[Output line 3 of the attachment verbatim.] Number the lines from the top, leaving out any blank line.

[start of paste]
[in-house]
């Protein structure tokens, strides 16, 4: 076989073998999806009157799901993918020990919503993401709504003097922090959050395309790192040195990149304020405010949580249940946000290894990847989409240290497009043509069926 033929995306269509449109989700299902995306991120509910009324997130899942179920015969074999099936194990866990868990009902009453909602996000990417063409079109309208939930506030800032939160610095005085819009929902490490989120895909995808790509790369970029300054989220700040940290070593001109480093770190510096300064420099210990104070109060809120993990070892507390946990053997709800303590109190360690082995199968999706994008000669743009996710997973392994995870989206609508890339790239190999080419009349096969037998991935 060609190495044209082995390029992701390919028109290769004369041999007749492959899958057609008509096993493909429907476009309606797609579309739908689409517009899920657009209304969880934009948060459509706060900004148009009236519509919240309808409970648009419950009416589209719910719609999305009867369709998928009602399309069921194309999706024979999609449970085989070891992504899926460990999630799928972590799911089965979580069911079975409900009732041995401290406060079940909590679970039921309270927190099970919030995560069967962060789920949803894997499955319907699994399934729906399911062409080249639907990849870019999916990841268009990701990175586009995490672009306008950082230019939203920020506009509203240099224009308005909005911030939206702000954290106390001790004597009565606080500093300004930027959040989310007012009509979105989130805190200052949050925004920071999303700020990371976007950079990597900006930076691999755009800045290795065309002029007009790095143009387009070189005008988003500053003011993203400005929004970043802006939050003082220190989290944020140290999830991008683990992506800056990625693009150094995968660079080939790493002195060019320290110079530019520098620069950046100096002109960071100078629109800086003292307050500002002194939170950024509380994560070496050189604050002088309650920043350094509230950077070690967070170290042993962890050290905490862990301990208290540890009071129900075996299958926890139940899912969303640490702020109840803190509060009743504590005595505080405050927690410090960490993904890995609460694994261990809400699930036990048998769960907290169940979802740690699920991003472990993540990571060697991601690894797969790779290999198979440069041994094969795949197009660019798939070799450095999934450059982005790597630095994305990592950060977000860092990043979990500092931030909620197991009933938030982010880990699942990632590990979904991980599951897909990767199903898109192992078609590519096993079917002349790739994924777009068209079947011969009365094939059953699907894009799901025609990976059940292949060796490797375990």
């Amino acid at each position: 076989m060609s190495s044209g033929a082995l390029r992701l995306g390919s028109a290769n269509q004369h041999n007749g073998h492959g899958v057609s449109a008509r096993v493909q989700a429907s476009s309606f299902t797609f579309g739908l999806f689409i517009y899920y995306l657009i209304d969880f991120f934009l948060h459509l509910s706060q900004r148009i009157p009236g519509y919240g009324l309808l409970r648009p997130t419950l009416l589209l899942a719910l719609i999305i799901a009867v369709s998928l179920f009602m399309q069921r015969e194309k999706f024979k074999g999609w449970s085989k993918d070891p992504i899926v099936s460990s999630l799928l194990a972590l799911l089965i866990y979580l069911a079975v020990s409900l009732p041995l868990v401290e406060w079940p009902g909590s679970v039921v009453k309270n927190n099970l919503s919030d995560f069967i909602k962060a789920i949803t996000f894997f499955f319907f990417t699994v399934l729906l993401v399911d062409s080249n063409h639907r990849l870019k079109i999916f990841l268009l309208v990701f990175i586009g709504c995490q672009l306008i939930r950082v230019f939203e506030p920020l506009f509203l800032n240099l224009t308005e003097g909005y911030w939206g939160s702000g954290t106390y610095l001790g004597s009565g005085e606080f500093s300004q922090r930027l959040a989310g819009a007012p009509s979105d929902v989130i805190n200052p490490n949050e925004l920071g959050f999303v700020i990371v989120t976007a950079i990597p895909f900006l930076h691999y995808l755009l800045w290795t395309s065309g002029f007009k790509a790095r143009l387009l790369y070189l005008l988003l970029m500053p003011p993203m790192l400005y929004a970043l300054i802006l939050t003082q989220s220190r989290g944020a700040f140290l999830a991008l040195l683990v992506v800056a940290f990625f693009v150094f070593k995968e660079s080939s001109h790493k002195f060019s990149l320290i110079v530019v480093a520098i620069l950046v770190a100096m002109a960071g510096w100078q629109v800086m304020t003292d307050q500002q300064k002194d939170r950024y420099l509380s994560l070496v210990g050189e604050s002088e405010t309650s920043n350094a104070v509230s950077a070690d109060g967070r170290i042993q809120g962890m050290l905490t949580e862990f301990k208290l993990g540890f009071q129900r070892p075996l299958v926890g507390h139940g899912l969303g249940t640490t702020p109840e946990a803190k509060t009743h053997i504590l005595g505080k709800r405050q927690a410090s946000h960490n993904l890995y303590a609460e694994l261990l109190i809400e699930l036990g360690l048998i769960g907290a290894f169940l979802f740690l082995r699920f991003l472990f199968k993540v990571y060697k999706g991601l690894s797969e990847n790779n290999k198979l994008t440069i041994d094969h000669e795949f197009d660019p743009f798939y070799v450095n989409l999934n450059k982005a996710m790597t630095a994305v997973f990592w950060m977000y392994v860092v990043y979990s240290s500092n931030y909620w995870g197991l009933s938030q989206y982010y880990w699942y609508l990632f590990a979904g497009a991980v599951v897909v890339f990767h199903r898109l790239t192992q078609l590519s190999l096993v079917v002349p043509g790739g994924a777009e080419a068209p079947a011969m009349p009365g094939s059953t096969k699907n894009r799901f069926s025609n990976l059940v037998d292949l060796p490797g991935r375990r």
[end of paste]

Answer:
């Amino acid at each position: 076989m060609s190495s044209g033929a082995l390029r992701l995306g390919s028109a290769n269509q004369h041999n007749g073998h492959g899958v057609s449109a008509r096993v493909q989700a429907s476009s309606f299902t797609f579309g739908l999806f689409i517009y899920y995306l657009i209304d969880f991120f934009l948060h459509l509910s706060q900004r148009i009157p009236g519509y919240g009324l309808l409970r648009p997130t419950l009416l589209l899942a719910l719609i999305i799901a009867v369709s998928l179920f009602m399309q069921r015969e194309k999706f024979k074999g999609w449970s085989k993918d070891p992504i899926v099936s460990s999630l799928l194990a972590l799911l089965i866990y979580l069911a079975v020990s409900l009732p041995l868990v401290e406060w079940p009902g909590s679970v039921v009453k309270n927190n099970l919503s919030d995560f069967i909602k962060a789920i949803t996000f894997f499955f319907f990417t699994v399934l729906l993401v399911d062409s080249n063409h639907r990849l870019k079109i999916f990841l268009l309208v990701f990175i586009g709504c995490q672009l306008i939930r950082v230019f939203e506030p920020l506009f509203l800032n240099l224009t308005e003097g909005y911030w939206g939160s702000g954290t106390y610095l001790g004597s009565g005085e606080f500093s300004q922090r930027l959040a989310g819009a007012p009509s979105d929902v989130i805190n200052p490490n949050e925004l920071g959050f999303v700020i990371v989120t976007a950079i990597p895909f900006l930076h691999y995808l755009l800045w290795t395309s065309g002029f007009k790509a790095r143009l387009l790369y070189l005008l988003l970029m500053p003011p993203m790192l400005y929004a970043l300054i802006l939050t003082q989220s220190r989290g944020a700040f140290l999830a991008l040195l683990v992506v800056a940290f990625f693009v150094f070593k995968e660079s080939s001109h790493k002195f060019s990149l320290i110079v530019v480093a520098i620069l950046v770190a100096m002109a960071g510096w100078q629109v800086m304020t003292d307050q500002q300064k002194d939170r950024y420099l509380s994560l070496v210990g050189e604050s002088e405010t309650s920043n350094a104070v509230s950077a070690d109060g967070r170290i042993q809120g962890m050290l905490t949580e862990f301990k208290l993990g540890f009071q129900r070892p075996l299958v926890g507390h139940g899912l969303g249940t640490t702020p109840e946990a803190k509060t009743h053997i504590l005595g505080k709800r405050q927690a410090s946000h960490n993904l890995y303590a609460e694994l261990l109190i809400e699930l036990g360690l048998i769960g907290a290894f169940l979802f740690l082995r699920f991003l472990f199968k993540v990571y060697k999706g991601l690894s797969e990847n790779n290999k198979l994008t440069i041994d094969h000669e795949f197009d660019p743009f798939y070799v450095n989409l999934n450059k982005a996710m790597t630095a994305v997973f990592w950060m977000y392994v860092v990043y979990s240290s500092n931030y909620w995870g197991l009933s938030q989206y982010y880990w699942y609508l990632f590990a979904g497009a991980v599951v897909v890339f990767h199903r898109l790239t192992q078609l590519s190999l096993v079917v002349p043509g790739g994924a777009e080419a068209p079947a011969m009349p009365g094939s059953t096969k699907n894009r799901f069926s025609n990976l059940v037998d292949l060796p490797g991935r375990r």